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Where Eagles Dare, and back in time for the Penduline

Back from an excellent week in the Highlands of Scotland, my third year in a row visiting at this time of year which fits in well with the Easter holidays. I was keen to connect with both Eagle species this time around, having seen a pair of Golden briefly last year and no Sea Eagles to speak of at that time. In an effort to make this happen, we headed to the west coast from Inverness, around an hour and a half drive, which in the BMW 4 hire care was just a pleasure. We picked up 2 Black-throated Divers in full breeding finery at Loch Gowan on route, a species I have seen only at some distance in the past so this was a splendid opportunity to observe them much closer. The rest of the day was spent cruising around Sheldaig, north to Gairloch, and exploring Gruinard Bay. We had a total of 5 Golden Eagle at 3 sites, and 2 Otter in Gruinard Bay. The west coast is suited to all of the superlatives folk use to describe it, and we only scratched the surface.


Day 2 was more casual, but the eventual plan was to end up at Burghead looking for the White-billed Diver. We travelled via the delightful Culbin Sands and woods, taking in a couple of flyover Whooper Swans and 14 early Sandwich Tern on the beach. Small groups of Crossbill called noisily overhead when we were in the forest, but no Crested Tit today. At Bughead, a Great-northern Diver drifted offshore along with a smattering of Eider and Common Scoter. No sign of the target bird here. 

Day 3, and into the Findhorn Valley. I absolutely love it here, epic birding, big skies and today was the finest weather I have had the pleasure of enduring in the valley. 5 Golden Eagle, 2 of which were talon-clutching with my target birds here, 2 Sea Eagle. A quite spectacular encounter with the dramatic backdrop in the photo below. Below the Eagles, Dipper and Merganser were on the river, Curlew and Oystercatcher fed on the grassy banks. We continued with a decent mammal list: Red Squirrel, Red Deer and Feral Goat.
Driving the Farr Road wasn't so pleasant, hail and wind made for trying conditions and little opportunity to see any wildlife. Once we broke through to Loch Ruthven, the sun threatened to come out again and we were treated to 5 splendid Slavonian Grebes. The best way to cap of any day, surely.




Our final day out was spent in various locations in the Cairngorms National Park. A long walk through a section of Abernethy Forest gave up none of the specialities bar 2 warring Red Squirrel and some interesting poo (see below, not Caper). Out of the forest, a Red-throated Diver was on Loch Mallachie and the usual Red Grouse were at the foot of Cairngorm. I tried last year's Black Grouse site, no sign but it was late in the day by the time we made it over.




I have to admit, after such a nice week away exploring places old and new, birding on a grander scale than I am used to, I was struggling to find the enthusiasm to get back to the patch. Now, I still haven't been anywhere 'local', but any thoughts of negativity have been wiped away after brief views of the Penduline Tit at Strumpshaw this afternoon. This was a tough, tough bird to pin down. I heard it calling a number of times, and with only one of assembled group also hearing it, I was starting to think I was going a bit mad. Eventually, the bird gave itself up, I called it out, and managed brief views as it searched for food on the back of a Buddleia bush. Upon seeing the bird and feeling utterly relieved, I tried to get views from round the side, aware that others had not yet seen the bird and thinking I could help out. One individual, who had been complaining of putting 3 days in to see the bird and failed, moaned that I had gotten in her way, when the bird was not even on show! So much for trying to help. Bar one chap who located it before I refound it, Jake, and Gary, the majority of the crowd seemed to have little idea and were unable to identify the call and/or common birds. The best and the worst of twitches all at once. I'm aware I am sounding like the author of another blog here (and don't worry, you can post comments and I won't delete them ;) ).Chuffed to finally see this species, but looking forward to a return to the patch tomorrow morning.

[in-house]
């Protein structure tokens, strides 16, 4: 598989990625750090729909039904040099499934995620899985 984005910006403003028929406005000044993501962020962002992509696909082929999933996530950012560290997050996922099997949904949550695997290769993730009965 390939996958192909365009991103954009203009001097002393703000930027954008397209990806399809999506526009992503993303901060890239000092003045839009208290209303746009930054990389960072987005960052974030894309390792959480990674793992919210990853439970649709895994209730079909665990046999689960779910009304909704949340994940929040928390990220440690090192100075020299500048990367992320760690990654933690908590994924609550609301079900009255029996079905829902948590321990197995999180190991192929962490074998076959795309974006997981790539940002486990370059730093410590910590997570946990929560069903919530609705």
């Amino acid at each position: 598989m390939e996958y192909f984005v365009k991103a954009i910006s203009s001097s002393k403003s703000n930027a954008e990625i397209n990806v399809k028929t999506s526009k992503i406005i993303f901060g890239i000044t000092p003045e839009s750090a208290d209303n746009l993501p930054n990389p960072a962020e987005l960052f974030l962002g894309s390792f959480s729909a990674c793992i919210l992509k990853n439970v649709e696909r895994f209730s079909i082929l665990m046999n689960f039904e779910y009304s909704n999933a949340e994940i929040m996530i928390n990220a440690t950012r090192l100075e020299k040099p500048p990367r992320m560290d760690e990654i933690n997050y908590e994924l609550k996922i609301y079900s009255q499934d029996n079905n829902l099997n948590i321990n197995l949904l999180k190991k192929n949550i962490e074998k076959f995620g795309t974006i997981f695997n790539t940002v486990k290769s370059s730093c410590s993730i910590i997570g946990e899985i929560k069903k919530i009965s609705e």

Comments

  1. Yes, Jim: you do sound a lot like another grumpy old g*t with a very well-read blog! Thing is: sometimes circumstances can pile up until the only thing to do is say what you're thinking! (Or in my case, say what many other birders were thinking but didn't have a forum on which to express their opinions!)

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  2. Not sure mine is quite so well read David! Nothing wrong with saying what you're thinking once in a while.
    Looking forward/hoping those Turtles return to you soon.

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Estonia April 12th-19th 2011, Jim Bradley. ice_bear1@hotmail.com
Ice at the ferry crossing


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Introduction.
Estonia is a place of real wilderness, yet easy to explore with the possibility of some cracking birds. Recent literature from both Gerard Gorman and Dave Gosney means that there is now plenty of useful information on birding Estonia, yet this country remains relatively unknown compared to other eastern European states such as Poland, Hungary and the Czech Republic. Steller’s Eider, Owls and Woodpeckers in early Spring, Citrine Wagtail, Great Snipe, Great Spotted Eagle, Black Stork and Greenish Warbler in May and beyond are just some of the birds you may encounter.

We used Estonian Nature Tours http://www.naturetours.ee/ to help plan and guide our trip. We are a young couple, so did not fancy being part of a tour bus scenario, and were keen to do most of the birding ou…